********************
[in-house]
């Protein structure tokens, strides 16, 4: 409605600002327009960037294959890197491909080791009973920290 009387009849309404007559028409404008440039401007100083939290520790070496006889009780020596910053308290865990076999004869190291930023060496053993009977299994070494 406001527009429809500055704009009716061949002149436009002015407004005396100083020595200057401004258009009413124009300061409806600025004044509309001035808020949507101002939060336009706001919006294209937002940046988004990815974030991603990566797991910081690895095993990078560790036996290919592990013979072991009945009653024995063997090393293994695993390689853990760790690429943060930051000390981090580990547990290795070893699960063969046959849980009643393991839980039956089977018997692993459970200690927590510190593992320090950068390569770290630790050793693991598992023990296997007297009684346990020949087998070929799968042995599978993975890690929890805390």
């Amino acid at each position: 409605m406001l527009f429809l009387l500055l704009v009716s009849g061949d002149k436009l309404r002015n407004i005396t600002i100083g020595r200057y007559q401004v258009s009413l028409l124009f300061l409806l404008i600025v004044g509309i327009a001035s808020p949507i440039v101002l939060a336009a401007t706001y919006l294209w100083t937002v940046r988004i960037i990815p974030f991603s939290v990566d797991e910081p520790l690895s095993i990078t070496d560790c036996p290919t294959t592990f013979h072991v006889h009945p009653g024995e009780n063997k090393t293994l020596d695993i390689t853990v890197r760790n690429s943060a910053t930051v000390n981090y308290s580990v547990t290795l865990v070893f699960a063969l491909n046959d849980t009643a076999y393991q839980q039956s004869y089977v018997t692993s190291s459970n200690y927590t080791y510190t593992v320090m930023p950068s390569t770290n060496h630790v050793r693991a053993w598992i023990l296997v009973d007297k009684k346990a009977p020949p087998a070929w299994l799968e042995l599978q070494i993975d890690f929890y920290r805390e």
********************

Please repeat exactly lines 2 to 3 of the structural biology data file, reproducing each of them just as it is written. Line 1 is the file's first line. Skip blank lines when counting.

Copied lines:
């Protein structure tokens, strides 16, 4: 409605600002327009960037294959890197491909080791009973920290 009387009849309404007559028409404008440039401007100083939290520790070496006889009780020596910053308290865990076999004869190291930023060496053993009977299994070494 406001527009429809500055704009009716061949002149436009002015407004005396100083020595200057401004258009009413124009300061409806600025004044509309001035808020949507101002939060336009706001919006294209937002940046988004990815974030991603990566797991910081690895095993990078560790036996290919592990013979072991009945009653024995063997090393293994695993390689853990760790690429943060930051000390981090580990547990290795070893699960063969046959849980009643393991839980039956089977018997692993459970200690927590510190593992320090950068390569770290630790050793693991598992023990296997007297009684346990020949087998070929799968042995599978993975890690929890805390």
């Amino acid at each position: 409605m406001l527009f429809l009387l500055l704009v009716s009849g061949d002149k436009l309404r002015n407004i005396t600002i100083g020595r200057y007559q401004v258009s009413l028409l124009f300061l409806l404008i600025v004044g509309i327009a001035s808020p949507i440039v101002l939060a336009a401007t706001y919006l294209w100083t937002v940046r988004i960037i990815p974030f991603s939290v990566d797991e910081p520790l690895s095993i990078t070496d560790c036996p290919t294959t592990f013979h072991v006889h009945p009653g024995e009780n063997k090393t293994l020596d695993i390689t853990v890197r760790n690429s943060a910053t930051v000390n981090y308290s580990v547990t290795l865990v070893f699960a063969l491909n046959d849980t009643a076999y393991q839980q039956s004869y089977v018997t692993s190291s459970n200690y927590t080791y510190t593992v320090m930023p950068s390569t770290n060496h630790v050793r693991a053993w598992i023990l296997v009973d007297k009684k346990a009977p020949p087998a070929w299994l799968e042995l599978q070494i993975d890690f929890y920290r805390e």